The JGU report investigated whether the one-centimetre creature indeed achieved biochemical digestion and/or bacteria in the caterpillars' digestive tract or whether it, more simply, mechanically milled it; a process that wouldn’t change the state of the polymer.
The science behind the much-publicised, caterpillar-shaped answer to the millions of tonnes of difficult-to-recycle plastic waste is full of holes, according to a group of organic chemistry experts. Johannes Gutenberg University Mainz (JGU), a research-driven university that counts materials sciences among its core research areas, has called for more concrete evidence about the bold claim made by Spanish researchers that the larvae effectively recycles plastic.
As reported in Bio-Based World News in May this year, a researcher for the Spanish National Research Council and Cambridge University scientists claimed that a wax moth known as galleria mellonella could munch its way through 92 milligrams of polyethylene – the variety of polymer used extensively in packaging and bags – in 12 hours. Currently, 80 million tonnes of plastic waste are produced year on year worldwide.
Johannes Gutenberg University Mainz (JGU) hascritically examined the released data and experimental procedures by one of the Spanish National Research Council’s researchers, Federica Bertocchini, and published a counterstatement. According to JGU’s report, the proof that would go some way to providing the evidence for the bio-degradation of polyethylene is missing in the first publication put together by Bertocchini and her fellow researchers.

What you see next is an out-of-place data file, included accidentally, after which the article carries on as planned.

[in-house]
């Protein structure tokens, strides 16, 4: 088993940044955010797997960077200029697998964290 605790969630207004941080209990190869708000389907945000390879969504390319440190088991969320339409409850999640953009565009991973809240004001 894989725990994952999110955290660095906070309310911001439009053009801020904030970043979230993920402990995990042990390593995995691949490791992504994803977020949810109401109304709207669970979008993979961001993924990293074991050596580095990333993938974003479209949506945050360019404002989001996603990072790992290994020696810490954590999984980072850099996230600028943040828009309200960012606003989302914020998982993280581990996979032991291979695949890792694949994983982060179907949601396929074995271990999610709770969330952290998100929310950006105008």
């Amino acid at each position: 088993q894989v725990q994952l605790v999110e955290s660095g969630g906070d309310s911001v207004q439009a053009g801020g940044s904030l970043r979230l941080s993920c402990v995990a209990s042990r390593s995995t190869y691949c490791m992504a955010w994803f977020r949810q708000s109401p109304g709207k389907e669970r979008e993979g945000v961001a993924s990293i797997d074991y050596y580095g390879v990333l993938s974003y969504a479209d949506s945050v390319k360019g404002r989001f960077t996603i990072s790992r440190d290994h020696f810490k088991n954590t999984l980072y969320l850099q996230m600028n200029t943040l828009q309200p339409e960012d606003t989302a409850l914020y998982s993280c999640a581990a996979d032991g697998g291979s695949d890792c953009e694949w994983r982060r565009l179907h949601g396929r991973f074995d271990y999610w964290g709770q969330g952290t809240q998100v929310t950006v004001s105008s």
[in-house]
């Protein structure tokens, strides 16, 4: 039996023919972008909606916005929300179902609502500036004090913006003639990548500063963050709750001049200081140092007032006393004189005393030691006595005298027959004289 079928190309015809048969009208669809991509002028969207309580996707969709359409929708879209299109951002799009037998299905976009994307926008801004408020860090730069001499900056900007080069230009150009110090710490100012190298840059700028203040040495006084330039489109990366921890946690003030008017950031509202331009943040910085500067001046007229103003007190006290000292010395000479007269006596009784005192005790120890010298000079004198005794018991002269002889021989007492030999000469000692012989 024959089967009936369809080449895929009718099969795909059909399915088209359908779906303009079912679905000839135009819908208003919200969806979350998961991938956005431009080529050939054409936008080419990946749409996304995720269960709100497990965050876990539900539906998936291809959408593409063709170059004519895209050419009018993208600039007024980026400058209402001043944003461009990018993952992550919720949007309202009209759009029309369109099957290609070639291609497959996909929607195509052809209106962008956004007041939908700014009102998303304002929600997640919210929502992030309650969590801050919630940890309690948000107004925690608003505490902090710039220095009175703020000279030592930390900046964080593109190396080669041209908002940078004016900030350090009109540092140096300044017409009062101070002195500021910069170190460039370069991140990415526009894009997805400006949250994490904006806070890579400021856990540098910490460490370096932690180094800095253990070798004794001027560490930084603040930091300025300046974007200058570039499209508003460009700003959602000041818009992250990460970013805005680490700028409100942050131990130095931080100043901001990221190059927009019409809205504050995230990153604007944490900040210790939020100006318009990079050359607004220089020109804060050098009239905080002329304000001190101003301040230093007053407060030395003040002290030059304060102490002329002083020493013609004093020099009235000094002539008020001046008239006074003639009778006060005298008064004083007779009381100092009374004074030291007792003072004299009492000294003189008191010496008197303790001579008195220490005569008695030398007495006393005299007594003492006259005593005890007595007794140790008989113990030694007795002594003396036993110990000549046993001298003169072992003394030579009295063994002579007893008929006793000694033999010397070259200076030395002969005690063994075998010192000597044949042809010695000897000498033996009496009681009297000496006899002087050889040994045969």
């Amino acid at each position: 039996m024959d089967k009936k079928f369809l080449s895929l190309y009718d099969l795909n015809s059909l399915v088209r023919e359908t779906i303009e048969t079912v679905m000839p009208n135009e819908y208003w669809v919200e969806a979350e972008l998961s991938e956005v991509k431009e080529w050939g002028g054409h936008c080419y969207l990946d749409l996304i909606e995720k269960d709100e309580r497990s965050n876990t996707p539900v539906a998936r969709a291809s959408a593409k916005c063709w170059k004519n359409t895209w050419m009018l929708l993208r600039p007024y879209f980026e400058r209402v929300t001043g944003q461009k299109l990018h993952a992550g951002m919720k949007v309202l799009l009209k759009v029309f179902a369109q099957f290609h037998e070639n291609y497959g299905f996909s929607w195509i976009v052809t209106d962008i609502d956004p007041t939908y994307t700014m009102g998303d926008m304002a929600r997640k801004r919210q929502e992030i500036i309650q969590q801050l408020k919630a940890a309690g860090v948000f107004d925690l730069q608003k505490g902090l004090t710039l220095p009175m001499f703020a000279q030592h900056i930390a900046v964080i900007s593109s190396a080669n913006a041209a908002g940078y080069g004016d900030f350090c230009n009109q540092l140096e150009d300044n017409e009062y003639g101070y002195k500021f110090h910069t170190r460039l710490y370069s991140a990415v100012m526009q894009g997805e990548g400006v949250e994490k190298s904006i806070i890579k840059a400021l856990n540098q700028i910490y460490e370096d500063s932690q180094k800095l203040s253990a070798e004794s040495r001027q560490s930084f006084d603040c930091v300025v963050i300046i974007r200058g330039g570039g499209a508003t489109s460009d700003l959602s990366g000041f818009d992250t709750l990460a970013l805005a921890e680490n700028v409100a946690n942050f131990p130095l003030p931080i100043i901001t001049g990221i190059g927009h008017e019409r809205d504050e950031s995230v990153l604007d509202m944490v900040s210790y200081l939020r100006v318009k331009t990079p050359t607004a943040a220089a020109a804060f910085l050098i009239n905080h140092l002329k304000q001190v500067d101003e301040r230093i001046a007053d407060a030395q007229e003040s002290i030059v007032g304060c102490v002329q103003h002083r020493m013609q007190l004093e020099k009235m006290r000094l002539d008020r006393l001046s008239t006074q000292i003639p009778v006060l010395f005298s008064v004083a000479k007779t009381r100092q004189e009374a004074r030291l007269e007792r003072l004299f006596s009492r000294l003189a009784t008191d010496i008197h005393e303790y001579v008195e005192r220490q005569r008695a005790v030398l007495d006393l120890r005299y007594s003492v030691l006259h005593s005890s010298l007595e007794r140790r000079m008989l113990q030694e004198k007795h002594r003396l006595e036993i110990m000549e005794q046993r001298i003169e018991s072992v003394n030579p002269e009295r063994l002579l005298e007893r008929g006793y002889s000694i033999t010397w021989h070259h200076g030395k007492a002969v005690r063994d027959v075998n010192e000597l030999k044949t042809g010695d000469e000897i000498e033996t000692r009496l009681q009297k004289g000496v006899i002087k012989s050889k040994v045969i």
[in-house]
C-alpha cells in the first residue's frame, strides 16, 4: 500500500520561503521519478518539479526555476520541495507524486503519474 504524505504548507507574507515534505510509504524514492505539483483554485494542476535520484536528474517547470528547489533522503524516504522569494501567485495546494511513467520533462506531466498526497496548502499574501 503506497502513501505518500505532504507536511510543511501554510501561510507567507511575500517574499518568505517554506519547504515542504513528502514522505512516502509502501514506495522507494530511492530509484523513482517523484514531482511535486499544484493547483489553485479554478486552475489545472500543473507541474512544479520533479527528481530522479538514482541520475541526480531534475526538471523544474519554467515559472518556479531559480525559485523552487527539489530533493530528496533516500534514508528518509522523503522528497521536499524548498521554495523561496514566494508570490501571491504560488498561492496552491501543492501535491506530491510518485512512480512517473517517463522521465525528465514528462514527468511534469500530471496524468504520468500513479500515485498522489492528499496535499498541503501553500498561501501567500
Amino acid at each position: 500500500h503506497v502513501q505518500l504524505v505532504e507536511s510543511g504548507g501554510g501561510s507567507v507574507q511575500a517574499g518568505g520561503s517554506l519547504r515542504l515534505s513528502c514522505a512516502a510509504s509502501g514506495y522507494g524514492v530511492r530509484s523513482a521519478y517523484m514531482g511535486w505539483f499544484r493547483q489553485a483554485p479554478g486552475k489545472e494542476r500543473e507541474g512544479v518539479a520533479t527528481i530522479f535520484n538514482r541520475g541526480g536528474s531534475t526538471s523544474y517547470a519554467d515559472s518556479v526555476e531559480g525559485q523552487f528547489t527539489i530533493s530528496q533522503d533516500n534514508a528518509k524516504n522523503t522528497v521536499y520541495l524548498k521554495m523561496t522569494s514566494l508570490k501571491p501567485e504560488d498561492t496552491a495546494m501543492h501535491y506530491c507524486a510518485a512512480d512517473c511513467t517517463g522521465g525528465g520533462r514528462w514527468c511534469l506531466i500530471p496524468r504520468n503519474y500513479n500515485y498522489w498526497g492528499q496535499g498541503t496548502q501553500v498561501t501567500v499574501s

The plastic-eating caterpillar was discovered by researcher, and bee keeper, Bertocchini, after she put the larvae (and blight of the bee-keeping community) that damages beehives by eating the wax inside them in a plastic bag. Upon returning to the bag at a later date the caterpillars had eaten their way out, leading the Spanish researchers to patent its work for further investigation.
The JGU report investigated whether the one-centimetre creature indeed achieved biochemical digestion and/or bacteria in the caterpillars' digestive tract or whether it, more simply, mechanically milled it; a process that wouldn’t change the state of the polymer. Using an experimental technique that examined cell fragments and constituents after they have been homogenized, JGU said the results were ‘questionable’. The primary area for concern for the German research University was its doubts about the actual detection of ethylene glycol – an organic and decomposable compound that the Spanish National Research Council claimed was produced after the caterpillars digested polyethylene.
The results of the German scientists were published as an author correspondence in Current Biology, the same scientific journal, in which the first study was published. Although the biochemical decomposition has not yet been disproven, the report of plastic eating caterpillars has potentially been thrown into some doubt in light of JGU’s results.
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